MLB’s advertising plan, which focuses on stars like Shohei Ohtani, Fernando Tatis Jr.
In 1998, when Denver last hosted the All-Star Game, Ken Griffey Jr. and his marketable smile were everywhere.
With national advertising campaigns and such a pretty left-handed swing, “The Kid” found resonance well beyond baseball.
Today, three-time MVP and one of the greatest players in baseball history, Mike Trout is an incognito superstar. The average Joe fan could ride in an elevator with the Angels midfielder and may not even know it.
Major League Baseball plans to change that – and the All-Star Game at Coors Field is their launch pad.
With players like Shohei Ohtani, Ronald Acuña Jr., Vladimir Guerrero Jr., Fernando Tatis Jr., Mookie Betts and Jacob deGrom, MLB could have the most exciting cast of young stars since the 90s.
At the time, Griffey was starring in a Nike commercial promoting him for president, and Derek Jeter was making the covers of GQ and Newsweek magazines.
But times have changed, and baseball lagged the NFL and NBA when it came to promoting its stars. The sport couldn’t ride the social media wave at first and has struggled to attract young, laid-back fans in recent years. According to the Sports Business Journal, only 7% of MLB viewers are under the age of 18, and the numbers aren’t much better with young adults.
But as America emerges from the pandemic and ballpark stadiums are open to full capacity, MLB will be doing everything it can to promote the game and its charismatic young stars.
“Our plan is to have a focus on promoting our players and engaging a more diverse audience,” said Barbara McHugh, senior vice president of marketing at MLB. “Our efforts focus on their young talents and the passion and fun they bring to the game.”
To that end, MLB’s marketing team recently worked with Ohtani and his agent to announce Ohtani’s participation in Monday’s Home Run Derby through his social media account. Ohtani used a video produced for him by MLB and his social media followers grew by more than 55,000 over the next week.
In addition, MLB has more than 1,000 players enrolled in its “Player Social” program, including 58 of the game’s top 100 prospects. The program is in its third year.
“We have photos, videos, animated graphics and in-game highlights for players throughout the season,” said McHugh. “We are able to be a resource for the players.”
The MLB shares the content with its 30 teams, the MLB network, and a number of social media accounts.
The league has also invested in “MLB Originals,” a YouTube-hosted program that debuted last year and offers a behind-the-scenes look at players’ lives off the field. According to McHugh, 80% of viewers are under 34 years of age.
With games played almost daily for six months, MLB believes it should take advantage of highlights and focus on personalities. Relying on nostalgia and history like baseball has done for decades doesn’t move the needle anymore, especially with so many other entertainment options available to younger fans.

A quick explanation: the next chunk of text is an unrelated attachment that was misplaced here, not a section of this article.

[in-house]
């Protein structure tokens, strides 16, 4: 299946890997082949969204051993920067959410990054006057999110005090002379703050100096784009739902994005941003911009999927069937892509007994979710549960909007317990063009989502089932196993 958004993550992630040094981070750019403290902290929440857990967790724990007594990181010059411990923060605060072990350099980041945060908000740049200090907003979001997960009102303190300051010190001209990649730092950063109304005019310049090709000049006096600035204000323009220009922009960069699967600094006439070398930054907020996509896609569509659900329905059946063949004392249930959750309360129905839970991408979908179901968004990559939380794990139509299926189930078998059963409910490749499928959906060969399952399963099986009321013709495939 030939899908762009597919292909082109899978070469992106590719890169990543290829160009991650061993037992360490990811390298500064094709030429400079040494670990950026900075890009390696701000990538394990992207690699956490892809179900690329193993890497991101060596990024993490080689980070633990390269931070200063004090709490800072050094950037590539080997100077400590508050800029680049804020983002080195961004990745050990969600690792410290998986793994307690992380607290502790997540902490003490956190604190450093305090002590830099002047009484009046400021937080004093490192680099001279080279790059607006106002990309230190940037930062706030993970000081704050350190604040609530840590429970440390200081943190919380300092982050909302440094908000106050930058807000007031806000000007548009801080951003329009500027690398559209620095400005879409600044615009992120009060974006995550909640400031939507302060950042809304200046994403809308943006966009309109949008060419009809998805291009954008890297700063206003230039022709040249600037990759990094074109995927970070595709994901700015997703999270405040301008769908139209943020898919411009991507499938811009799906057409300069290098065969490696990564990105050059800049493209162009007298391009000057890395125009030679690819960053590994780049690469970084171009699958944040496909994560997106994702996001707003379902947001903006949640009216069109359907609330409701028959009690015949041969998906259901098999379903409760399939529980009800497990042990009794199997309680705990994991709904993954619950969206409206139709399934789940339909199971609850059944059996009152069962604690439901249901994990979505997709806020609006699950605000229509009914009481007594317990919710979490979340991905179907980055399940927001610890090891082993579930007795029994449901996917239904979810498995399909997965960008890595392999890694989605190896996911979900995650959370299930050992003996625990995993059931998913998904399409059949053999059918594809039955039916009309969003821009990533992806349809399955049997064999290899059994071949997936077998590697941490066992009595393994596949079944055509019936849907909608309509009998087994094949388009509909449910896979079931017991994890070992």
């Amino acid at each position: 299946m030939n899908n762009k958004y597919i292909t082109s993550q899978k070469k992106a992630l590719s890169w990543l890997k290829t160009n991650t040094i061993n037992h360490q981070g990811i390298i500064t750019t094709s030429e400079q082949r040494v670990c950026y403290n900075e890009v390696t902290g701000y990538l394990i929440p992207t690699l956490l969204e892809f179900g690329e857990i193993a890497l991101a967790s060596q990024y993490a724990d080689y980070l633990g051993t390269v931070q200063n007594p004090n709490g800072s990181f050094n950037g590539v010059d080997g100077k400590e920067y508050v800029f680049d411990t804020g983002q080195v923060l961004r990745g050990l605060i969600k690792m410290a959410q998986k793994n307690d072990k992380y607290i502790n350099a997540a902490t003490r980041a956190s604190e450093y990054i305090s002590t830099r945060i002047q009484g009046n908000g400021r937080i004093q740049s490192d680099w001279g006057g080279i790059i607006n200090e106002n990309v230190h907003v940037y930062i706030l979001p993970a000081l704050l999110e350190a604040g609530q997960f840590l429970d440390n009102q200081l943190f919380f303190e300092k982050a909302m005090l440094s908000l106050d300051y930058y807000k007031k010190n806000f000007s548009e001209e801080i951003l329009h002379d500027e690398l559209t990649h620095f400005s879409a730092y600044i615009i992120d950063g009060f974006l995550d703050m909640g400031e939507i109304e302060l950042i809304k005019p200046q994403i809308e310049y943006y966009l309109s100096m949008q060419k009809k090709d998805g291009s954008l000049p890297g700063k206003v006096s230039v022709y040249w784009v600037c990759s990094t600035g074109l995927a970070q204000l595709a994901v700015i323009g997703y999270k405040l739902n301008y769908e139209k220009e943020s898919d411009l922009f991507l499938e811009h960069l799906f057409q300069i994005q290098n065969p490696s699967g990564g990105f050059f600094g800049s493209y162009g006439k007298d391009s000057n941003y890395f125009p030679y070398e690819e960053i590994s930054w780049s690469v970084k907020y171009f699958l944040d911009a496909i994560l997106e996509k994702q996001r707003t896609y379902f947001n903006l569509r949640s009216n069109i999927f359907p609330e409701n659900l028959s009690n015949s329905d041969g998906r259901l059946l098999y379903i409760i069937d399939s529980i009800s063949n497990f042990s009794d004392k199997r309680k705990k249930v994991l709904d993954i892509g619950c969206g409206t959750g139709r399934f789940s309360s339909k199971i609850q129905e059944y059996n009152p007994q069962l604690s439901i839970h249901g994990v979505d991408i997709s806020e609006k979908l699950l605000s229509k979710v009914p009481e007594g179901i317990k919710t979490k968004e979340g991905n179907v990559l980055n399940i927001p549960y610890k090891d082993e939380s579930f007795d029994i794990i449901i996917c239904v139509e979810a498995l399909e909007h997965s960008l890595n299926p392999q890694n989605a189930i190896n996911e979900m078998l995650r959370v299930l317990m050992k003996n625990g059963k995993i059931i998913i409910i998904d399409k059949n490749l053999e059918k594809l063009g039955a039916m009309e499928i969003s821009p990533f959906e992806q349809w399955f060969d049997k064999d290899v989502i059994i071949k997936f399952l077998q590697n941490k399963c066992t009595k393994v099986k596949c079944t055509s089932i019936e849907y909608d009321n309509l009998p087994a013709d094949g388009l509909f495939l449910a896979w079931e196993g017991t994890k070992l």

So MLB is playing catch-up.
According to market research, only 22% of Americans know who Trout is. 79% now know who NFL quarterback Tom Brady is. And while it can be argued that baseball players have never been more talented, the action has subsided within a game. With the ever increasing speed of pitchers, coupled with an emphasis on home runs, strikeouts have continued to rise and shot averages have fallen. What resulted in a lack of action turned fans off.
And baseball faces other major challenges as well.
“The biggest problem with baseball is simply the regional nature of the game,” said Bob Dorfman, creative director and sports analyst at Baker Street Advertising in San Francisco. “You follow your home team, but you don’t really follow other teams. You won’t necessarily turn on a game on a Thursday night unless your home team is playing.
That being said, Dorfman, who worked with the San Francisco Giants and Oakland A’s, believes the time has come for baseball to hype his young stars.
“Baseball should put more money into promoting these guys, in every possible way, in all avenues – on social media, on TV, in person, whatever they can do,” he said.
Still, Dorfman said, baseball has restrictions that other sports don’t.
“The game doesn’t really lend itself to much Flash,” he said. “When you pose and watch your home run go over the fence and do the long, slow home run trot, baseball tends to legislate against it. You should take things a little more relaxed and let these guys show more personality. ”
The Ohtani von der Angels are the focus of the Home Run Derby on Monday evening. He is the first player ever to be selected as a pitcher and position player for the All-Star Game. Dorfman sees incredible marketing potential for the Japanese-born star.
“Someone who excels at their sport might think they are just anywhere,” he said. “The comparisons to Babe Ruth are out of line, so you’d think that someone so special would just be tremendously attractive.”
While the media hype surrounding Ohtani is growing, he is still not an American superstar or household name.
At least not now.